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Sunday 11 December 2016

We are putting slurry spreading on hold until the land dries out

Robin Talbot

Published 03/02/2016 | 02:30

The overall champion bullock at the 35th annual fatstock Show & Sale Day1 Sat 30th January Carnew Mart. Pictureed L/R: Jennifer King presenting the cup, sponsored by Enser O'Connor Solicitors to the winning owner Ken Tyner, Dawn Tully from Carnew Mart and Allen Mooney sponsor. Photo: Roger Jones.
The overall champion bullock at the 35th annual fatstock Show & Sale Day1 Sat 30th January Carnew Mart. Pictureed L/R: Jennifer King presenting the cup, sponsored by Enser O'Connor Solicitors to the winning owner Ken Tyner, Dawn Tully from Carnew Mart and Allen Mooney sponsor. Photo: Roger Jones.

We went for a long walk on the farm last Sunday, complete with plate meter and notepad. The plan was to identify the first fields on which we would spread slurry and to see how much grass was around.

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It became obvious very quickly that there is quite a bit of grass on the farm and also that land is still very wet.

The few fields that we could actually spread slurry on are just a little bit wet and I could see the tanker doing harm on the headlands.

Luckily enough there is no urgency on us to get slurry out at the moment as there is still plenty of space in the tanks.

When we did the calculations, a lot of our fields had covers from 700-1,200 kg/ha, which are far too high to apply slurry.

But I would assume that the dry matter of this grass is in the region of 10pc so we certainly need some dry weather before we would think of venturing out to graze any of that grass.

What we did one time before in a similar situation and we will probably do the same again this year, weather permitting, is to turn out the cows with the strongest bull calves by day and leave them back in by night. But I can't see that happening for a while yet.

As soon as we do graze out a field, we will spread slurry on it. We would plan to get as much of our slurry out as possible in the spring. So I think, at this stage, with what grass is around and when soil conditions allow, we will probably blanket spread compound fertiliser first.

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Soil temperatures are running around 8°C at the moment and if the forecast gives some dry weather we will hitch up to the fertiliser spreader. In recent weeks, we took soil samples on the entire farm and hopefully we'll have the results back by then.

The entire farm was sampled three years ago and five years before that so it will be interesting to sit down and compare any changes in the fertility of individual fields over the period. Like a lot of farmers, I suppose, we tend to spread slurry in the nearest fields first.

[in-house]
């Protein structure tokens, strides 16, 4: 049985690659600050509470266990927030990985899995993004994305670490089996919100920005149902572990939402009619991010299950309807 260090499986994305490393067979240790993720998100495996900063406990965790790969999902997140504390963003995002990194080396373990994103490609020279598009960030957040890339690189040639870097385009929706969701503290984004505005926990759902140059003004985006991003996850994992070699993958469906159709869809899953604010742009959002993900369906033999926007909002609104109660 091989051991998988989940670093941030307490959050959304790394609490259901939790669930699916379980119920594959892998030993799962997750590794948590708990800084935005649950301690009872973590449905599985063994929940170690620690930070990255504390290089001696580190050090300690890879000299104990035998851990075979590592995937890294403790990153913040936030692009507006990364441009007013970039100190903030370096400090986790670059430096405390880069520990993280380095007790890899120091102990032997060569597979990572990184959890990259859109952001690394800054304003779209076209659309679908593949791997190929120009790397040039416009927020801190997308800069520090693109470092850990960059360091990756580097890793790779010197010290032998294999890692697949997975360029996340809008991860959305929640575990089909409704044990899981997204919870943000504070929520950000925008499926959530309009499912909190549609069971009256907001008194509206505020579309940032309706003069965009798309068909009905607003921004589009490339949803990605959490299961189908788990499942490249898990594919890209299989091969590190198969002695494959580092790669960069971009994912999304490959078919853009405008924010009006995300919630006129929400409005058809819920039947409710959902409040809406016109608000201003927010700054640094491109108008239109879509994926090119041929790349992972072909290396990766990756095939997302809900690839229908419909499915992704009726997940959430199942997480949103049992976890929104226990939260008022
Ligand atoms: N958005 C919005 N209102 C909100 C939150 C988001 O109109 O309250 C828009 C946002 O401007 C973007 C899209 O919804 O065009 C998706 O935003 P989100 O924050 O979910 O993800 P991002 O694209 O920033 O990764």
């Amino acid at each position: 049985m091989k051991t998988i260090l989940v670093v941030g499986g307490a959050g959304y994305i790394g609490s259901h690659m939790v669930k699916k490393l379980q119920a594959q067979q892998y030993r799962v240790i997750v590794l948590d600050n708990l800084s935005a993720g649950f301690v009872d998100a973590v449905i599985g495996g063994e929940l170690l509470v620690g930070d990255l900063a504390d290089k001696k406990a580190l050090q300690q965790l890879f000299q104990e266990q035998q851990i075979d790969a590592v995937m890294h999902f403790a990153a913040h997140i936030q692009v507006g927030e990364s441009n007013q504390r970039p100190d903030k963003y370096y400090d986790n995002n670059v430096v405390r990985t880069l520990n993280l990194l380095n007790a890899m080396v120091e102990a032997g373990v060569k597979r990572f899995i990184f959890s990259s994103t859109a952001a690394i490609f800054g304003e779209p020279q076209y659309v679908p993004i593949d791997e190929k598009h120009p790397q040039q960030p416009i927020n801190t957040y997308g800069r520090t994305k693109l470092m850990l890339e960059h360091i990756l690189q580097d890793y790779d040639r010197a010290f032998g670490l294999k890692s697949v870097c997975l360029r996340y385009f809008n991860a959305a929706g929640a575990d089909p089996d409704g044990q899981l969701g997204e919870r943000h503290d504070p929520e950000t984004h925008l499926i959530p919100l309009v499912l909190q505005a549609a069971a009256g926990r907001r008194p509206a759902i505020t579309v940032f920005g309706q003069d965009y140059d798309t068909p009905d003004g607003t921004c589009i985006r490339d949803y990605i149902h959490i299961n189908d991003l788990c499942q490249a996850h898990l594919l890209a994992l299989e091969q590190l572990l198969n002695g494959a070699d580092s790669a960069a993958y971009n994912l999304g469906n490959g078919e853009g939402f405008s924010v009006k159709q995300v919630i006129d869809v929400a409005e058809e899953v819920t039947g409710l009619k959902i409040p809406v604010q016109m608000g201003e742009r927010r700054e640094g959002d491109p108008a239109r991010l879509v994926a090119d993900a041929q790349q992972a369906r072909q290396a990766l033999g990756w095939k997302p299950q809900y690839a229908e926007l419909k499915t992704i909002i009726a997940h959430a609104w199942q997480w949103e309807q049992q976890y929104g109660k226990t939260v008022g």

The bulls have been removed from the main herd at this stage. After taking the stock bulls away from the cows, we put them into individual pens in the slatted house so they are content and resting.

We were a little concerned that the silage was moving quite quickly so we tweaked the diets to the cows by adding in a little more straw. Now they are getting 2.5kg straw per head per day. After removing the bulls, we also took out the soya so now they are getting 2kg straight barley along with the silage and straw.

We hope to get the heifers scanned this coming week.

Our beef heifers are on a diet of first cut silage, barley, oats and molasses.

What we have been doing since Christmas is weighing them regularly and, any heifers over 550kg, are being moved over onto the same finishing diet as the bulls.

Whereas some might consider the bulls diet a little bit too hot for heifers, they don't actually eat as much of it and it is very convenient as we don't have to mix a different load.

Finishing diet

We are trying to stick to a plan where the beef heifers will finish up the same weight as other years but on a final finishing diet for only 40-50 days, compared to 90-100 days.

Looking at some of the heifers, I'd say we will have to start drafting some of them for sale in the next couple of weeks.

A job we intend doing this year, when conditions allow, is to make a few modifications to the paddocks around the house. When we put these paddocks in originally, we just tended to divide the field in two. So the paddocks vary in size from 5 acres to 8 acres.

We rotate 50 cows and their calves around these paddocks and we just weren't able to graze out some of the bigger paddocks quickly enough so the grass in some of the paddocks they were going into was too strong.

If the grass is too strong when they are going in, it takes too long to graze out the paddock and it also takes longer for the paddock to recover.

We have seven paddocks in this rotation. By dividing two of the paddocks and changing the direction of the wire in some of the others we can get up to ten paddocks.

Luckily when we put in the paddocks originally, we put the water troughs in the middle of the fence line so there is very little work to be done on that front.

The rule of thumb seems to be that you should graze 21 days growth in three days or less.

Robin Talbot farms in partnership with his mother Pam and wife Ann in Ballacolla, Co Laois.

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